Because only about 25-30% of individuals with ADHD eventually ‘outgrow’ the patterns, Therefore, it is important to address the condition early. While there is no ‘cure’ for ADHD, the available treatment options seek to help the child cope with and manage the condition effectively. These come in the form of drugs and behavioural therapy, or a combination of both in some instances.
This is a comment from a client of mine whose child has ADHD:
“ADHD is a condition that kids don’t recover from; it’s a condition that they grow out of. No doctor would ever write that a child recovers from ADHD because that would mean putting their profession on the line.” – Joyce
For the past 10 years, I have come across different health issues. One adult that I know (let’s call him Mr D), was diagnosed with diabetes as early as 11 years old. His parents did set up plans for him and they’re all savings plan that doesn’t cover him much when death, disability or illness strikes. It’s great that his parents help to set up savings plan while he’s young, just that this is a classic case of careless planning – by setting up savings plan first and neglecting the risk management portion.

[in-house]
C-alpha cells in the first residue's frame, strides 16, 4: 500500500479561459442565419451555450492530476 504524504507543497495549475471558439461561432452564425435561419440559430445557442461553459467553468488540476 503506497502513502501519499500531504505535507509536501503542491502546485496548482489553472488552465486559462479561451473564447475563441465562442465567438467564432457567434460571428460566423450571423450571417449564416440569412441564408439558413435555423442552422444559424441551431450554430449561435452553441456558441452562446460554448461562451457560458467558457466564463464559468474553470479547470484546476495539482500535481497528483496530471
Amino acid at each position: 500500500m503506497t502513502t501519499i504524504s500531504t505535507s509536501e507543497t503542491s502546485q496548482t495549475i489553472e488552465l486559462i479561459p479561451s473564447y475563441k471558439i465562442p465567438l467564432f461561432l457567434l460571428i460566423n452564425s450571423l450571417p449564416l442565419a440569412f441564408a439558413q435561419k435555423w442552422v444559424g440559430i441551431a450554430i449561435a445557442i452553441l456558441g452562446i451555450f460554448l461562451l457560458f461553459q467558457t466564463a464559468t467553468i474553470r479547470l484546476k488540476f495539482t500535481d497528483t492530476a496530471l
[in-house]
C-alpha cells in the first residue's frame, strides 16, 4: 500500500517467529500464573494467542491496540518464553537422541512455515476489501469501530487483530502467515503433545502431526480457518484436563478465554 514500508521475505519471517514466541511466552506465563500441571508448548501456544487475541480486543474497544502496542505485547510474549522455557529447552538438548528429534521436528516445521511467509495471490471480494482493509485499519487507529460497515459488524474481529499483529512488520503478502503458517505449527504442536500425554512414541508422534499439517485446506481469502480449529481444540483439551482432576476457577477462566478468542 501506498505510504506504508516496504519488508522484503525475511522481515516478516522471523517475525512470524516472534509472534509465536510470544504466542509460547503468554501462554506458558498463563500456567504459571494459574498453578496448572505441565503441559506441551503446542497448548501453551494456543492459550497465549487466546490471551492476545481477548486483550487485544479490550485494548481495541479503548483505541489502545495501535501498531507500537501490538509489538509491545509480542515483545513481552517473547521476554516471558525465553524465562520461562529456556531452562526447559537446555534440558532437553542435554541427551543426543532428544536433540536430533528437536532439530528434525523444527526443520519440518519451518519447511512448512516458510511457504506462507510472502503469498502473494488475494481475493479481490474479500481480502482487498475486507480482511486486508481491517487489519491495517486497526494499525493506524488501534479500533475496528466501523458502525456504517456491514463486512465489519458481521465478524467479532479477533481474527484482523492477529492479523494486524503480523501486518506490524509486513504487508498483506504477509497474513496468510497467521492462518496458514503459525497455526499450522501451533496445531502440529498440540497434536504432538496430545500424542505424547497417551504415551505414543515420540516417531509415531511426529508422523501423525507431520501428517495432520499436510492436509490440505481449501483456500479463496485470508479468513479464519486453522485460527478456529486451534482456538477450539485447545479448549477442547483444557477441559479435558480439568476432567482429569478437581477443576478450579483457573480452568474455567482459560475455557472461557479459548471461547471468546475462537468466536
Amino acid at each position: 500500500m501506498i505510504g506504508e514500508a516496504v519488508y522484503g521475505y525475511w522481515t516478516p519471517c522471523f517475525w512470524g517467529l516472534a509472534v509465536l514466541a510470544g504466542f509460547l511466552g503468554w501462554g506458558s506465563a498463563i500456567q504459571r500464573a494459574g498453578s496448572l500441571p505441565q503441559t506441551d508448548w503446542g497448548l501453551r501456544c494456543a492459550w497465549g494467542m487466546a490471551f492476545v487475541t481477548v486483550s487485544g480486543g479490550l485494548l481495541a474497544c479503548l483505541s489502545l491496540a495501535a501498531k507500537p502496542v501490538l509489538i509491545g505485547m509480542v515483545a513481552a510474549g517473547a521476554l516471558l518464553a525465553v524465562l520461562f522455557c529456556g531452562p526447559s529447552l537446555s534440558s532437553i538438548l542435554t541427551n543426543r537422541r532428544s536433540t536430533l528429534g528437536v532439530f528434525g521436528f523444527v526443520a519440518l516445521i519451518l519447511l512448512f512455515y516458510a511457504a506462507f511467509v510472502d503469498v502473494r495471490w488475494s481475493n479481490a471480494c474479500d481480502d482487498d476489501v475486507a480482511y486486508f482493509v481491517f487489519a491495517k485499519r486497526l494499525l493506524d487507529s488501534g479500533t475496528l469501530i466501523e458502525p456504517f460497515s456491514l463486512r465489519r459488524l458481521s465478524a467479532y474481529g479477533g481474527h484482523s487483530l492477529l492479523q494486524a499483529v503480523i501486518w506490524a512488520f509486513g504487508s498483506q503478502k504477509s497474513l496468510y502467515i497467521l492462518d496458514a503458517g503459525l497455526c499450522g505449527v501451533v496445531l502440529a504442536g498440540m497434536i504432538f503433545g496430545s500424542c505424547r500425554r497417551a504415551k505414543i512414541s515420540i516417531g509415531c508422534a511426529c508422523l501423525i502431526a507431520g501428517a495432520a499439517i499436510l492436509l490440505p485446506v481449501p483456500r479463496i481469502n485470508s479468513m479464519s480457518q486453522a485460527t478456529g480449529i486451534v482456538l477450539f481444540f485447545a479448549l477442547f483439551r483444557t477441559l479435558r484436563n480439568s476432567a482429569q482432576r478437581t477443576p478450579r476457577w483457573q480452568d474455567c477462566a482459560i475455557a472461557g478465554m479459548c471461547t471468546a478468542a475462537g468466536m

Someone with Mr D’s health history is likely to have difficulty getting health insurance coverage as there could be a need to pay additional premiums, have exclusions imposed and in some extreme cases, have their insurance application rejected. This is despite Mr D needing insurance when he has a young family.
Setting it up at kid’s rate
Another benefit of starting early is, the premium is based on kid’s rate. It’s a great gift for the child because if the plan was set up since birth, for the same coverage as adults, the premium is much lower.
Life insurance used to have only one option of having premiums payable for life. With time, plans have enhanced and life insurance now have the option of 10-25 years of premium terms.